For brachytherapy, doctors place radioactive seeds in the prostate. The seeds emit radiation at the site where they’re implanted. They can be left in the prostate for a short time or longer, depending on your age and other health conditions.

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If the cancer is in other parts of your body, your urologist might recommend hormone therapy or radiation after surgery. These treatments can extend your life and ease urinary and sexual problems that result from the disease. In some cases, you might not need treatment at all. Depending on your age, the grade of your cancer and whether it has spread to other areas of your body, you might choose active surveillance, where the doctor monitors your symptoms with PSA tests and DREs but doesn’t treat the prostate.

Immunotherapy

Prostate cancer is a disease that occurs when healthy prostate cells begin to grow abnormally. Cancer cells differ from normal prostate cells because of an alteration in their DNA — the genetic blueprint that creates new cells. Cancer cells do not die normally and, over time, can grow into tumors and spread to other parts of the body.

Symptoms of prostate cancer may include an increased need or frequency of urination, blood in the urine, painful urination or emptying of the bladder. A doctor can evaluate the severity of these symptoms and how much they interfere with daily life to determine the stage of prostate cancer.

In men with low-grade, slow-growing prostate cancer, doctors may recommend active surveillance. This is a treatment approach in which regular blood tests, rectal exams and prostate biopsies are performed to monitor the progress of the cancer. A man on active surveillance can benefit from medication, radiation and other treatments in the future if his health situation worsens. Medications can reduce the levels of male hormones in the body that stimulate the growth of cancerous prostate tissue.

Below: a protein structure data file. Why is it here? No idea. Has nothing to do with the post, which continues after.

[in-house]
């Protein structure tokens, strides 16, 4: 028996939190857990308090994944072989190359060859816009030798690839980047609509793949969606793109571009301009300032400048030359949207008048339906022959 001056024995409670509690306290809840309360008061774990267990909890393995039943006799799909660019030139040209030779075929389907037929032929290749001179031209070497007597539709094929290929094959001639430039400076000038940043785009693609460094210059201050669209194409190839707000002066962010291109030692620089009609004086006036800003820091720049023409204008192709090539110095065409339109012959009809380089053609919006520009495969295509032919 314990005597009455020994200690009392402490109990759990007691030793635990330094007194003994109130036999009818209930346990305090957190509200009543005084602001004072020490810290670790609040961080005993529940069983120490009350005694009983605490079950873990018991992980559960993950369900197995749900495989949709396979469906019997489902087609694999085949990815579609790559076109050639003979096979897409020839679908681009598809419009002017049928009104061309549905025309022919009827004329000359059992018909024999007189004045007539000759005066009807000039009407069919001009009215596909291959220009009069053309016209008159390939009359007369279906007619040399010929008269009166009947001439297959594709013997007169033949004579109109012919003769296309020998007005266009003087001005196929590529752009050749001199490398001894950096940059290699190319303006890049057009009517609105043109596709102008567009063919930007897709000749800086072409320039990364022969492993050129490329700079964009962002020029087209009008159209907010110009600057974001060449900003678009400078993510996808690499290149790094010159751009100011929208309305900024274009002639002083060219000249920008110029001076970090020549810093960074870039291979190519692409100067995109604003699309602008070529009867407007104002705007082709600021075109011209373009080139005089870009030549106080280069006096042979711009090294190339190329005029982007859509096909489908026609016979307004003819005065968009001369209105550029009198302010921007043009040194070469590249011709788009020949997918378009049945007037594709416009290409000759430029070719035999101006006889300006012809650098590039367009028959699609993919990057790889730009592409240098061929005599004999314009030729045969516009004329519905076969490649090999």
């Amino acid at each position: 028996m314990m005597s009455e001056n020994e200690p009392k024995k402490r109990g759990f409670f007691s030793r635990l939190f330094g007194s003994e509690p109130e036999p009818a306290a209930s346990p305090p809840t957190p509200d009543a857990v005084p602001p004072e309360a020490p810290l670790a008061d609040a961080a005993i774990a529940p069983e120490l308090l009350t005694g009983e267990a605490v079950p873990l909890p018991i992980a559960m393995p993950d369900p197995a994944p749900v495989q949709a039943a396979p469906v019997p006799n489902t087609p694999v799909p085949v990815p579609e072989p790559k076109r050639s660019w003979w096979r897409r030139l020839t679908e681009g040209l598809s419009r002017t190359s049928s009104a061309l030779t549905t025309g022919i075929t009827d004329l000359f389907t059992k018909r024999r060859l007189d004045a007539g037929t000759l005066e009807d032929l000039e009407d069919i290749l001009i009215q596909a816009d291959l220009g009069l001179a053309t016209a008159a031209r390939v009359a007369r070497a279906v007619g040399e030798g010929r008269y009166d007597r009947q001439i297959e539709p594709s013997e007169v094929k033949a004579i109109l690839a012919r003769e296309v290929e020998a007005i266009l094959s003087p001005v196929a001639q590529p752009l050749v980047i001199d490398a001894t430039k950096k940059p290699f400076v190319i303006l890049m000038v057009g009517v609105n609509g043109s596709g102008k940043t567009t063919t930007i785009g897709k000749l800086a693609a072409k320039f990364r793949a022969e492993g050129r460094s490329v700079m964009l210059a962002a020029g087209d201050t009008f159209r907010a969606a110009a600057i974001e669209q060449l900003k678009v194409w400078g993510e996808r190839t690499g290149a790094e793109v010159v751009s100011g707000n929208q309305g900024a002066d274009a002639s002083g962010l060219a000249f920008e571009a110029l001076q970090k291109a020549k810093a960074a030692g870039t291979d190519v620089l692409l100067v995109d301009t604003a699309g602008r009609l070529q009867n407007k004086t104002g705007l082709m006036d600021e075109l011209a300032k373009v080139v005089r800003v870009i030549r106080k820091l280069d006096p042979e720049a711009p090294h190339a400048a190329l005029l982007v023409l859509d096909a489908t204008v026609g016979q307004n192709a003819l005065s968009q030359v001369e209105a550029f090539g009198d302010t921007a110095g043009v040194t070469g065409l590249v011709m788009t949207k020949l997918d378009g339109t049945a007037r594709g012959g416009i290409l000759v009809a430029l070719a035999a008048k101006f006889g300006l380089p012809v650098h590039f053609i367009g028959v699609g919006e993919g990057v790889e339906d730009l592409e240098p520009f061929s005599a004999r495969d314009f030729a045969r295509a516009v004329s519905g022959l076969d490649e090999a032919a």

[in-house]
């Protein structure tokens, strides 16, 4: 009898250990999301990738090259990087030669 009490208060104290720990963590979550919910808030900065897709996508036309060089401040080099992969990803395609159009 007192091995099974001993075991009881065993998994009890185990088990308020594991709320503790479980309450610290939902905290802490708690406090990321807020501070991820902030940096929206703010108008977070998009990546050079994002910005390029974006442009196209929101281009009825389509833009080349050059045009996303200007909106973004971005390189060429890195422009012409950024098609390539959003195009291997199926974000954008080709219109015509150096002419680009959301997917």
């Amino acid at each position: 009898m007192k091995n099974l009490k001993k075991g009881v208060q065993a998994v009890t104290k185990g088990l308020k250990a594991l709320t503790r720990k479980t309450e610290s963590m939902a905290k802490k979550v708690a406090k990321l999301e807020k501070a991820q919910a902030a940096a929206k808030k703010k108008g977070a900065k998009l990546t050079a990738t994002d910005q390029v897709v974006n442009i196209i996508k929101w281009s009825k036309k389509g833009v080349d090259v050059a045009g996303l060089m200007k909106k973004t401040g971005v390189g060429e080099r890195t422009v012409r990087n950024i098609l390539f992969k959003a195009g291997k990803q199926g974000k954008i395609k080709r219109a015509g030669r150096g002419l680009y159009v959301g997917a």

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Sipuleucel-T (Provenge)

In addition to hormonal therapy, there are other treatments that reduce levels of the male sex hormone androgen, including removing the testicles, known as surgical castration or taking drugs that block the action of androgens in the body, such as enzalutamide and abiraterone acetate. These medications are also called androgen deprivation therapies (ADT). Some patients may choose to have ADT along with watchful waiting, a treatment approach that involves regular PSA tests, DREs, and biopsies but does not involve medical treatment or the use of hormones.

Immunotherapy, which includes drugs that help your immune system cells recognize cancer cells and kill them, is an option for advanced prostate cancer that no longer responds to hormone therapy or causes few symptoms. Sipuleucel-T, an active cellular immunotherapy vaccine, was approved for metastatic castration-resistant prostate cancer in 2010 after randomized trials demonstrated a survival advantage in men with asymptomatic or minimally symptomatic mCRPC. The study used longitudinal, adjudicated claims data from a US national insurer and matched prescription records to a deidentified clinical database (OptumInsight). The cohort analysis compared patients treated with sipuleucel-T to patients receiving one of the other 5 treatments for mCRPC, including abiraterone, enzalutamide, docetaxel, or cabazitaxel, between Jan. 1, 2010, and June 30, 2016 (cohort 1).